The analysis of these large-scale “digital footprints” may open new avenues for discovery to psychologists, revealing patterns that would be otherwise impossible to detect through conventional experimental methods. A cloud-based open data portal could be designed to gather data streams made available from volunteering citizens, following protocols and guidelines developed by scientists – think about it as a sort of “S.E.T.I.” project for psychology. Autorized researchers may access these shared datasets to make collective analysis and interpretations.
I argue that the introduction of collective digital experiments may offer psychology novel opportunities to advance its research, and eventually achieve the rigour of natural sciences.
Nov 17, 2015
In recent years, the increasing convergence between nanotechnology, biomedicine and health informatics have generated massive amounts of data, which are changing the way healthcare research, development, and applications are done.
Clinical data integrate physiological data, enabling detailed descriptions of various healthy and diseased states, progression, and responses to therapies. Furthermore, mobile and home-based devices monitor vital signs and activities in real-time and communicate with personal health record services, personal computers, smartphones, caregivers, and health care professionals.
However, our ability to analyze and interpret multiple sources of data lags far behind today’s data generation and storage capacity. Consequently, mathematical and computational models are increasingly used to help interpret massive biomedical data produced by high-throughput genomics and proteomics projects. Advanced applications of computer models that enable the simulation of biological processes are used to generate hypotheses and plan experiments.
The emerging discipline of computational biomedicine is concerned with the application of computer-based techniques and particularly modelling and simulation to human health. Since almost ten years, this vision is at the core of an European-funded program called “Virtual Physiological Human”. The goal of this initiative is to develop next-generation computer technologies to integrate all information available for each patient, and generated computer models capable of predicting how the health of that patient will evolve under certain conditions.
In particular, this programme is expected, over the next decades, to transform the study and practice of healthcare, moving it towards the priorities known as ‘4P's’: predictive, preventative, personalized and participatory medicine. Future developments of computational biomedicine may provide the possibility of developing not just qualitative but truly quantitative analytical tools, that is, models, on the basis of the data available through the system just described. Information not available today (large cohort studies nowadays include thousands of individuals whereas here we are talking about millions of records) will be available for free. Large cohorts of data will be available for online consultation and download. Integrative and multi-scale models will benefit from the availability of this large amount of data by using parameter estimation in a statistically meaningful manner. At the same time distribution maps of important parameters will be generated and continuously updated. Through a certain mechanism, the user will be given the opportunity to express his interest on this or that model so to set up a consensus model selection process. Moreover, models should be open for consultation and annotation. Flexible and user friendly services have many potential positive outcomes. Some examples include simulation of case studies, tests, and validation of specific assumptions on the nature or related diseases, understanding the world-wide distribution of these parameters and disease patterns, ability to hypothesize intervention strategies in cases such as spreading of an infectious disease, and advanced risk modeling.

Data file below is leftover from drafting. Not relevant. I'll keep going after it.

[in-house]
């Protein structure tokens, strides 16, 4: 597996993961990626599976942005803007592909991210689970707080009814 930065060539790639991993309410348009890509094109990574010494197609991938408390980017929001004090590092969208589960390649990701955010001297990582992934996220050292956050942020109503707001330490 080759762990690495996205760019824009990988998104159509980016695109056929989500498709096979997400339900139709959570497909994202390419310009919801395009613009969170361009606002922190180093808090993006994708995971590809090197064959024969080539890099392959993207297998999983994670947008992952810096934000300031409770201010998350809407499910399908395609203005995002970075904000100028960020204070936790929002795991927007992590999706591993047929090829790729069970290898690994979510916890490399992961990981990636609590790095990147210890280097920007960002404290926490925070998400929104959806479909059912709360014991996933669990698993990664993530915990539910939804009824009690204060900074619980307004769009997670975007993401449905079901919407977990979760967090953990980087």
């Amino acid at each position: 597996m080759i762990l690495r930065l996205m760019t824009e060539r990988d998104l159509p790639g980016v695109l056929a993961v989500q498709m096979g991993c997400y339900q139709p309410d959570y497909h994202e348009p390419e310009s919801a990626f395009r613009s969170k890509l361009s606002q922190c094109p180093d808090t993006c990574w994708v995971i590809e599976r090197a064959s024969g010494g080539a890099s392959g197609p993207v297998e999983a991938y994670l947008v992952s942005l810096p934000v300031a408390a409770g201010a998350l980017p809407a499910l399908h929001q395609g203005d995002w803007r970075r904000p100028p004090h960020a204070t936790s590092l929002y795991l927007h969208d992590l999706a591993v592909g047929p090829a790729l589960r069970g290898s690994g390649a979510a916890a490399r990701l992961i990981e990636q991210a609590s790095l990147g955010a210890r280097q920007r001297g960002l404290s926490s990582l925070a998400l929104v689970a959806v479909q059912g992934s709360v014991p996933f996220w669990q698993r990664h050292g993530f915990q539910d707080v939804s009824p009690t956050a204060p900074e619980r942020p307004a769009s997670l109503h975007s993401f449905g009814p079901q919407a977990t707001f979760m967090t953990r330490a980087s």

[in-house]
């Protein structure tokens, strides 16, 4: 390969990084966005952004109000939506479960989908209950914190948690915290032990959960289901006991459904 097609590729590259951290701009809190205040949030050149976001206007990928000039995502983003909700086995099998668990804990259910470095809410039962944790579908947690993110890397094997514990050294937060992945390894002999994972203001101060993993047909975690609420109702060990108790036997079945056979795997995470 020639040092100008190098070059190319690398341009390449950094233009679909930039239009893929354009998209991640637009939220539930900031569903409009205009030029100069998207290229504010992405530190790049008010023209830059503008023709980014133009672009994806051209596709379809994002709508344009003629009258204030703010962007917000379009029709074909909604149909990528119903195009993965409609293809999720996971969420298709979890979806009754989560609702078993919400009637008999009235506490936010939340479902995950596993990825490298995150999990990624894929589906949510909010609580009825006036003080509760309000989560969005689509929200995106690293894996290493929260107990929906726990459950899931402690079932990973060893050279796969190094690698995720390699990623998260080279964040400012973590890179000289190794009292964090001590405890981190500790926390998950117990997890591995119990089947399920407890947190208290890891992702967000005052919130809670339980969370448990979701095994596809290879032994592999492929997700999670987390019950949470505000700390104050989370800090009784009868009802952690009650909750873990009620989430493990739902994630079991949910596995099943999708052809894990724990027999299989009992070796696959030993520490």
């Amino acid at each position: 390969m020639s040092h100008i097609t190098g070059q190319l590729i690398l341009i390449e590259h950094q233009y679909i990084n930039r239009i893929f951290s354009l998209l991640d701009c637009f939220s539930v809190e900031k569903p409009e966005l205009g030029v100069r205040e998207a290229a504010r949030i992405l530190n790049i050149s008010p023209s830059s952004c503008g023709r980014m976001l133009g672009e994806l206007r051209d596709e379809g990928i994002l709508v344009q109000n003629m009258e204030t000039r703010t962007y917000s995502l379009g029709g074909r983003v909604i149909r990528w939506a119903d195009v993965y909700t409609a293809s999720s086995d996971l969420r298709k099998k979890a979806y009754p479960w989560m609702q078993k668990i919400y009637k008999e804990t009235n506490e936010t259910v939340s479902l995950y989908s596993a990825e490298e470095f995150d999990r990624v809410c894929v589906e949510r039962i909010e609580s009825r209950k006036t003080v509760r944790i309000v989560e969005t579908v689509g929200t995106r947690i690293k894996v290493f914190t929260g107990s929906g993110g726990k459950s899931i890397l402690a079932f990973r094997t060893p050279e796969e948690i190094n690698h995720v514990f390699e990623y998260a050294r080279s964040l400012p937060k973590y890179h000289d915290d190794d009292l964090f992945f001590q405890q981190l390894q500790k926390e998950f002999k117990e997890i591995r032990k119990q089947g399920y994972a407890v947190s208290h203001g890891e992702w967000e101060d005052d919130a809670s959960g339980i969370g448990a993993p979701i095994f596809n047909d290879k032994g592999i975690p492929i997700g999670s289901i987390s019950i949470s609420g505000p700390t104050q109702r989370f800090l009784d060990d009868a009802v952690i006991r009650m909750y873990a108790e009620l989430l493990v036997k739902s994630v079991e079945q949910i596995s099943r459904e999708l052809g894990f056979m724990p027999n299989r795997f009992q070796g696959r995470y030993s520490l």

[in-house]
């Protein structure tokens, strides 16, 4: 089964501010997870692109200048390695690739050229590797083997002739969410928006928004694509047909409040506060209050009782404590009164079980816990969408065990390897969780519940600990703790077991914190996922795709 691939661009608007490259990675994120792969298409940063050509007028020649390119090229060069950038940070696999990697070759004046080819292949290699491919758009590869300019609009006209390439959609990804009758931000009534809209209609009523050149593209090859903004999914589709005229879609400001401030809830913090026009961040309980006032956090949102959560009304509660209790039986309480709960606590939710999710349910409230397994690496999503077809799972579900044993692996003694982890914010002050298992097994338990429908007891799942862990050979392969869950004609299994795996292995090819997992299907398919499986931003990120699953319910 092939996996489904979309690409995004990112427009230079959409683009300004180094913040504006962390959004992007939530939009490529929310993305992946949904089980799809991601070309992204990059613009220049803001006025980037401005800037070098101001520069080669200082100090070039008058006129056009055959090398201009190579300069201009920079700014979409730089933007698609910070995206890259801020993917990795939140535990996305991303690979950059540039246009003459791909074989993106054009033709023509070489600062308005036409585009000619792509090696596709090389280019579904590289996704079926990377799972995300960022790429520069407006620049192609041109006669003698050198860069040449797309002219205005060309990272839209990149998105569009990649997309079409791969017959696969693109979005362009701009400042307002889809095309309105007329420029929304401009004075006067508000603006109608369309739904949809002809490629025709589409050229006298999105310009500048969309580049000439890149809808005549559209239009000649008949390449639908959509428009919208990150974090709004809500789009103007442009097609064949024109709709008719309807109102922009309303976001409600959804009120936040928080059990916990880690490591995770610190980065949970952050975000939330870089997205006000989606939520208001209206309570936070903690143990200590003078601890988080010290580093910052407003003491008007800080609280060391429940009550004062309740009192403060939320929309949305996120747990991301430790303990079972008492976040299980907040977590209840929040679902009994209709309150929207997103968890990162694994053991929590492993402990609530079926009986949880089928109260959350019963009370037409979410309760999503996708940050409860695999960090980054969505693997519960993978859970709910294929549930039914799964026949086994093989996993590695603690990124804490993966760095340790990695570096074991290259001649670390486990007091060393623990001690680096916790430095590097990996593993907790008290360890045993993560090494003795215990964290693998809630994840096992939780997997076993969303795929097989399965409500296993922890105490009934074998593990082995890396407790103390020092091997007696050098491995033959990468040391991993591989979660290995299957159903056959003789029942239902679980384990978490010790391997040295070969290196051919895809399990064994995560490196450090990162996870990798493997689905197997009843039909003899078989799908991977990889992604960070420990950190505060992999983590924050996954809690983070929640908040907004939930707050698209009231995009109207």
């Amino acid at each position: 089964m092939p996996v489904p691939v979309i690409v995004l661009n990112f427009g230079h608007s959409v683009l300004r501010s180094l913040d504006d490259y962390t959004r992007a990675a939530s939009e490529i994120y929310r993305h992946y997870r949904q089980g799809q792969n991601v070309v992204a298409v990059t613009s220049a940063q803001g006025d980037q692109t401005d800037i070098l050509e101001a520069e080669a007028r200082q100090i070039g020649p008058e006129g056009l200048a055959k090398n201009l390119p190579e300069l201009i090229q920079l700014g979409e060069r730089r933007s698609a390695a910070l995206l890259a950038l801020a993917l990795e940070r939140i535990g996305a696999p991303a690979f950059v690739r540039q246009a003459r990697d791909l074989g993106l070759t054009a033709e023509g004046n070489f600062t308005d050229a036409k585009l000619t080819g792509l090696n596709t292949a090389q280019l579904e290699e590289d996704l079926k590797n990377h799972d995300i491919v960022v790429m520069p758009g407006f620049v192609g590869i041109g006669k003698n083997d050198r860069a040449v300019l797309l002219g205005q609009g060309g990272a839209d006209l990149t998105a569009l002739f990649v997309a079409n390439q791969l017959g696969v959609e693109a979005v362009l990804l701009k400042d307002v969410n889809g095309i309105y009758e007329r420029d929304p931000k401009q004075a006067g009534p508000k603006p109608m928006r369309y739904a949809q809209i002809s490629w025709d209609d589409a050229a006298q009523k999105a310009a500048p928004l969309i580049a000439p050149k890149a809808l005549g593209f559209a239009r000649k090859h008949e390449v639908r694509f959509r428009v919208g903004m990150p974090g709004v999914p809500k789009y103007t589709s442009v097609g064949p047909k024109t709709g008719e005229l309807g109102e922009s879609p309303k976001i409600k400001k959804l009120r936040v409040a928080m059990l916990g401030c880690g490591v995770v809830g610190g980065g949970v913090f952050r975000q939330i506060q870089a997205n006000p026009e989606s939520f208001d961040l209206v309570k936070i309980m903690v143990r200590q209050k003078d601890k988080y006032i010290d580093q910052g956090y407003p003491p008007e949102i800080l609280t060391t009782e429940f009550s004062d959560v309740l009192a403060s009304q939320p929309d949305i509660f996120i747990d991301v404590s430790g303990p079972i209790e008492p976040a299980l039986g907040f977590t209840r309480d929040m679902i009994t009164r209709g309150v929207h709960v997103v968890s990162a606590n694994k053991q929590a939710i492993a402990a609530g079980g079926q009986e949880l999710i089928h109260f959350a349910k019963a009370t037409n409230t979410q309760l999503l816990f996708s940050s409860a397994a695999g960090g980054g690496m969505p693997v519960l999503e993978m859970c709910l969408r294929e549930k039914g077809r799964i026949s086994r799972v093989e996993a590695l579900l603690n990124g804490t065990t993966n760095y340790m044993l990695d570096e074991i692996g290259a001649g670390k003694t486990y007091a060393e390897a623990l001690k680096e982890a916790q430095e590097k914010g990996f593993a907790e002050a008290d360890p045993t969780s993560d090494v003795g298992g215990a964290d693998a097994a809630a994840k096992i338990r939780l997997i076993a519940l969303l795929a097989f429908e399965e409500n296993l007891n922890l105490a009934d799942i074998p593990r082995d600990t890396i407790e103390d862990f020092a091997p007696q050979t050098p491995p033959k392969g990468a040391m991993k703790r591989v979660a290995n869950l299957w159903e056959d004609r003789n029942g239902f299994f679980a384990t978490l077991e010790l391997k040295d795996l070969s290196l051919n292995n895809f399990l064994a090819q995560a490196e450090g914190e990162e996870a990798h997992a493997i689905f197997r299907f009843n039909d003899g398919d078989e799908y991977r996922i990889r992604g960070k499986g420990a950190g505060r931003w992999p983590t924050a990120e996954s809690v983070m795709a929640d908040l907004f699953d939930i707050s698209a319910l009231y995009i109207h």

Apr 05, 2015
Recently, a growing number of opinion leaders have started to point out the potential risks associated to the rapid advancement of Artificial Intelligence. This shared concern has led an interdisciplinary group of scientists, technologists and entrepreneurs to sign an open letter (http://futureoflife.org/misc/open_letter/), drafted by the Future of Life Institute, which focuses on priorities to be considered as Artificial Intelligence develops as well as on the potential dangers posed by this paradigm.
The concern that machines may soon dominate humans, however, is not new: in the last thirty years, this topic has been widely represented in movies (i.e. Terminator, the Matrix), novels and various interactive arts. For example, australian-based performance artist Stelarc has incorporated themes of cyborgization and other human-machine interfaces in his work, by creating a number of installations that confront us with the question of where human ends and technology begins.